A footbridge at one of Cornwall most significant historic sites has been shortlisted for a prestigious architectural prize.
The bridge at Tintagel Castle opened in 2019, ending the days when visitors would have to trek up the 148 steep steps to the top.
It was the first time in more than 500 years the two parts of the castle, separated atop two adjacent clifftops, could be accessed with ease.
Now the spectacular bridge has become an attraction in its own right, and it has been shortlisted for the Royal Institute of British Architects' (RIBA) Stirling Prize.
While the bridge has brought the two clifftops together, it does not actually meet in the middle.
At the centre, there is a tiny gap - the bridge consists of two cantilevers which reach out and - almost - touch.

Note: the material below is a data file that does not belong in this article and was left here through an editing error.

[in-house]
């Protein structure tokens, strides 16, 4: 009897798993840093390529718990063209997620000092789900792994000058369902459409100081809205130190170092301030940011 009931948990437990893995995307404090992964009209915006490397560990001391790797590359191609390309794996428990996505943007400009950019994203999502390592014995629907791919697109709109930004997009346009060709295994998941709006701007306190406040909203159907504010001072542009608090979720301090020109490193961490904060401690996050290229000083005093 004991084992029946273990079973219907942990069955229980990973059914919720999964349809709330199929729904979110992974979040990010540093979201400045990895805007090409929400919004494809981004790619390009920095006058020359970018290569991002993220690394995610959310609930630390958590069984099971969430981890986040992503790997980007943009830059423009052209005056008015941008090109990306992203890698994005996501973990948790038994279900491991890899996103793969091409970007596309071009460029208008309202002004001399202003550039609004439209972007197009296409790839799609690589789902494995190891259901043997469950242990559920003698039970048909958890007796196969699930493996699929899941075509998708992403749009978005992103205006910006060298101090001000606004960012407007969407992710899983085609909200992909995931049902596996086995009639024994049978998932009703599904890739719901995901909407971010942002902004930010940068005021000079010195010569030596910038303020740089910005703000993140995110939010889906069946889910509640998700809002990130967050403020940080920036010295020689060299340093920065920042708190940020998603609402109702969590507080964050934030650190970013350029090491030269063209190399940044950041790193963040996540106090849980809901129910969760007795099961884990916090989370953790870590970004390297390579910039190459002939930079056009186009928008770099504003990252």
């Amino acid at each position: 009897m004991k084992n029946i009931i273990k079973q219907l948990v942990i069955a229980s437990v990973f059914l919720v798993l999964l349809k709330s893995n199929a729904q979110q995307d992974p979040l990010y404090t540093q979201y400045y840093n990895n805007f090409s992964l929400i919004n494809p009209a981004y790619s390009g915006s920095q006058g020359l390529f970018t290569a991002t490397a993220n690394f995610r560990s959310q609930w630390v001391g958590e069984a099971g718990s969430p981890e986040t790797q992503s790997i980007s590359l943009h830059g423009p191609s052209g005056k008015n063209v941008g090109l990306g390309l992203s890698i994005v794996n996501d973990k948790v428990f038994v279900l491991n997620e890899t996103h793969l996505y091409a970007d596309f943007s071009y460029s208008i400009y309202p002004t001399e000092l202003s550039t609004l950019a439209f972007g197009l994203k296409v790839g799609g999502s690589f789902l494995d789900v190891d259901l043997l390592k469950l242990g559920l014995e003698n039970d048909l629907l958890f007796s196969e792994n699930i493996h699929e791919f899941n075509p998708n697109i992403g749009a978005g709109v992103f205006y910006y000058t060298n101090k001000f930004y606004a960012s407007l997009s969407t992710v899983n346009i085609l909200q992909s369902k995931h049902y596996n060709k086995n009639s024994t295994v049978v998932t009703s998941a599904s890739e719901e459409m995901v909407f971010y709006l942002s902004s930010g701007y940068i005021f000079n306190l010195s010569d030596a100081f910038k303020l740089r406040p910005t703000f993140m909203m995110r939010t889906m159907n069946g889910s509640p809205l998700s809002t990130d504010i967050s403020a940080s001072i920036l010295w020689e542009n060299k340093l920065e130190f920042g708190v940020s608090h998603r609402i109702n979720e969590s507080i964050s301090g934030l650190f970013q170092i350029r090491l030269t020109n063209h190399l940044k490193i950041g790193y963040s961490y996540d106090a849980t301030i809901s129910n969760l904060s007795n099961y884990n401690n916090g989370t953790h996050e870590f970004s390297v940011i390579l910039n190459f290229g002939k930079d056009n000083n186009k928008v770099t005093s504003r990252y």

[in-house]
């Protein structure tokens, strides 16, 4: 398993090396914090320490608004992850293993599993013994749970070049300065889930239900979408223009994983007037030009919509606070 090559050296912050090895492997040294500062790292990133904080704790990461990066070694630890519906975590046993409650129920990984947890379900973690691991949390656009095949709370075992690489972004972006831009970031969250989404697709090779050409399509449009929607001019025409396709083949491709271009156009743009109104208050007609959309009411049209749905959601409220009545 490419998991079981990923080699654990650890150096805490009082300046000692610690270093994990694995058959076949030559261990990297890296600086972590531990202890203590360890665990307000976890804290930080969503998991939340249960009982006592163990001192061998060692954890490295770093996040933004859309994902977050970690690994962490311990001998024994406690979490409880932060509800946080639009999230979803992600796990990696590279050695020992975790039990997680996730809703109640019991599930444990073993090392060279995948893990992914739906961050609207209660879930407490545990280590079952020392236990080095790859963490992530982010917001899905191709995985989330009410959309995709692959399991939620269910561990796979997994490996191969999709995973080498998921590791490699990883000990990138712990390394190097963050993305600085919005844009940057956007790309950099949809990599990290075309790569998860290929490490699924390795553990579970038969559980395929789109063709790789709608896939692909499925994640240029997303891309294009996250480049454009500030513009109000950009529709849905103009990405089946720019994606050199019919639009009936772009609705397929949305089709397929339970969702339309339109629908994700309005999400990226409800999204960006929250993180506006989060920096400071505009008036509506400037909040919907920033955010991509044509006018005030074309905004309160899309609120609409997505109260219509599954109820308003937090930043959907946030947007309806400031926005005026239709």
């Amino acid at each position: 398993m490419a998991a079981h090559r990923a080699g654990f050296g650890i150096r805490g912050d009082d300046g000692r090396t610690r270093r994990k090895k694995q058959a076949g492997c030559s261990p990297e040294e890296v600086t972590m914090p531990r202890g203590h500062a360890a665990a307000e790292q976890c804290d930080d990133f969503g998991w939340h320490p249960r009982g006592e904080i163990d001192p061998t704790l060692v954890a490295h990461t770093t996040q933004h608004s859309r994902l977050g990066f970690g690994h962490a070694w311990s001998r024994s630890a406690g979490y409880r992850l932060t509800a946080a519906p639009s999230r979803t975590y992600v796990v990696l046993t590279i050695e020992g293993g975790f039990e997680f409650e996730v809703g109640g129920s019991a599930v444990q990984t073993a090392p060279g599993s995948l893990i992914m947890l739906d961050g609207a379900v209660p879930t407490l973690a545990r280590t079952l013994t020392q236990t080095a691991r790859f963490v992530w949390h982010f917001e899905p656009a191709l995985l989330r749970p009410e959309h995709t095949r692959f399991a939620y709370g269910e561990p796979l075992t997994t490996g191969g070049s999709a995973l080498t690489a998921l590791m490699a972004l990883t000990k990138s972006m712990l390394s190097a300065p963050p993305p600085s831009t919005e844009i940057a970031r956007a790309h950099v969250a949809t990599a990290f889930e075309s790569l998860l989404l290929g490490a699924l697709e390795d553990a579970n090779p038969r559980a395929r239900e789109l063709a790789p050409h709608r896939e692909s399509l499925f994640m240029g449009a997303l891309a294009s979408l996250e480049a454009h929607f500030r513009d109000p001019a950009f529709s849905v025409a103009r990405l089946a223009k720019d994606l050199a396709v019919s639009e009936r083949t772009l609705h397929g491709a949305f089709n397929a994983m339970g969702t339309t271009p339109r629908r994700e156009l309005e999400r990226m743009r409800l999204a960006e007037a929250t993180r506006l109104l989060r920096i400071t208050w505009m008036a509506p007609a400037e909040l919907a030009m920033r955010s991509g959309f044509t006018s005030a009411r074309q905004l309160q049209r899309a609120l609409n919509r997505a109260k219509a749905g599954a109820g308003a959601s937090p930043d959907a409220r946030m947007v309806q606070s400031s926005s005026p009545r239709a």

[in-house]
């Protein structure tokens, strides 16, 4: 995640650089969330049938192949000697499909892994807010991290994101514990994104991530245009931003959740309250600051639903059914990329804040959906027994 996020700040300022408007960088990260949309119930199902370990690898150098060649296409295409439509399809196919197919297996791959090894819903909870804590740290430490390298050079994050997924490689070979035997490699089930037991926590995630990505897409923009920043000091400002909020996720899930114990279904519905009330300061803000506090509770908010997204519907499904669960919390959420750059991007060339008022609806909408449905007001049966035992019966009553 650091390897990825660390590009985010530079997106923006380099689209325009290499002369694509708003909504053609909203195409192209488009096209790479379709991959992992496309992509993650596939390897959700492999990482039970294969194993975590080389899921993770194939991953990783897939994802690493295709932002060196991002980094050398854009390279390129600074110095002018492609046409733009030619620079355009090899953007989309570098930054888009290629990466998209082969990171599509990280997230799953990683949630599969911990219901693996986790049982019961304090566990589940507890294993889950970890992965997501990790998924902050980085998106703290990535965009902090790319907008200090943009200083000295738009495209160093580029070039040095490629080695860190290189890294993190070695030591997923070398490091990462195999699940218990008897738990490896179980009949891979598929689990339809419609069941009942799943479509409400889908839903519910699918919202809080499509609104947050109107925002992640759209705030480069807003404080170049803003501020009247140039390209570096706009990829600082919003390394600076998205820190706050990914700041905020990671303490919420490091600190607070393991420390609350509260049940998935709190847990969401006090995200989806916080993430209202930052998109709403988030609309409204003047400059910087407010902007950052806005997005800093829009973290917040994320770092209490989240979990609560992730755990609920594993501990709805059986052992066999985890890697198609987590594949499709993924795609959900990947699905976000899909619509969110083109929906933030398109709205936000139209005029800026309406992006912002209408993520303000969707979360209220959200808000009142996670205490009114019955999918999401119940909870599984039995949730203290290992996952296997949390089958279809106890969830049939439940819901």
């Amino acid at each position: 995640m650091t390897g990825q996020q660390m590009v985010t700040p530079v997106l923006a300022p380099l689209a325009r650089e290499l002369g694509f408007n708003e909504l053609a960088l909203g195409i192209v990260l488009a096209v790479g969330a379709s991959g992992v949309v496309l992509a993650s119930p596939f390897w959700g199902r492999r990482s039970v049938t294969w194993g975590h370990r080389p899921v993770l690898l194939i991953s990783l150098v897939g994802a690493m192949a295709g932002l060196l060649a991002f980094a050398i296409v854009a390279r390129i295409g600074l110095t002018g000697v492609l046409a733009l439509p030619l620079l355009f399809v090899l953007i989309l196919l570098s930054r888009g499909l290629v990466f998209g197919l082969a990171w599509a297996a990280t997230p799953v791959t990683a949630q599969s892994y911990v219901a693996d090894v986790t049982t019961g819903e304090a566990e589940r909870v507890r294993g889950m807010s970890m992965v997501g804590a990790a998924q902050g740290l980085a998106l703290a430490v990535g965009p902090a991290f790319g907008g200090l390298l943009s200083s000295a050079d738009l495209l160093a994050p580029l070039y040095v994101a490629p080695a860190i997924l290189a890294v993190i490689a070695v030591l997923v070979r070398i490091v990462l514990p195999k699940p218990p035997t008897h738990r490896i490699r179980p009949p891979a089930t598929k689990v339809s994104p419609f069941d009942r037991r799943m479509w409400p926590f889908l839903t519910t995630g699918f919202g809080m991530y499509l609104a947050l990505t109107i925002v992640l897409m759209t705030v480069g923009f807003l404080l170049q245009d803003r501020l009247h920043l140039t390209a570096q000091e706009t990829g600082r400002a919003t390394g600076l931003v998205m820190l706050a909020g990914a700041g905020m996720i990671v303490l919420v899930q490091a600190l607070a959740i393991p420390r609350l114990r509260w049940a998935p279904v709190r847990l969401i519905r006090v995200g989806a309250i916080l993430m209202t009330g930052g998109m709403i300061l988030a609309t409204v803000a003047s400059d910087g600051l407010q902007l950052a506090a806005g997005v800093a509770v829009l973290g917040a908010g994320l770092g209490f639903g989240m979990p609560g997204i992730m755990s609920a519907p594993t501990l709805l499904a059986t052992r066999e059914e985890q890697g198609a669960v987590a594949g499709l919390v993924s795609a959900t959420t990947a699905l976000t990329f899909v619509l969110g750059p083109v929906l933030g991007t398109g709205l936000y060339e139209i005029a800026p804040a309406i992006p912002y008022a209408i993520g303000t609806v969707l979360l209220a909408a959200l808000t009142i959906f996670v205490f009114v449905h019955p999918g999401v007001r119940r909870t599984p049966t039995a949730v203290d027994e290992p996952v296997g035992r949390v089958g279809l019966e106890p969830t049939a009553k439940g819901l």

The bridge's creators say the narrow gap represents the transition between the mainland and the island, the present and the past.
Spanning the 190ft gorge, the footbridge follows the line of the original historic entrance route - a narrow strip of land, long lost to erosion.
It joins the castle's 13th-century gatehouse on the mainland and its courtyard on the jagged headland jutting into the sea.
The new footbridge, with its step free access to the island, has opened up the historic site to people who would have been unable to visit previously.
Seven-year-old Harmonie Rose Allen from Bath, who lost all her limbs to meningitis as a baby, was able to tour in her wheelchair while on holiday in Cornwall this summer.
The work is part of English Heritage's strategy to make its sites more accessible, while making sure they remain in keeping with their historic setting.
Legend has it the King of Britain, Uther Pendragon - transformed by the wizard Merlin into the likeness of the Duke of Cornwall - stole across this passage into the castle, where he spent the night with the Duke's wife, Ygerna, who later gave birth to the future King Arthur.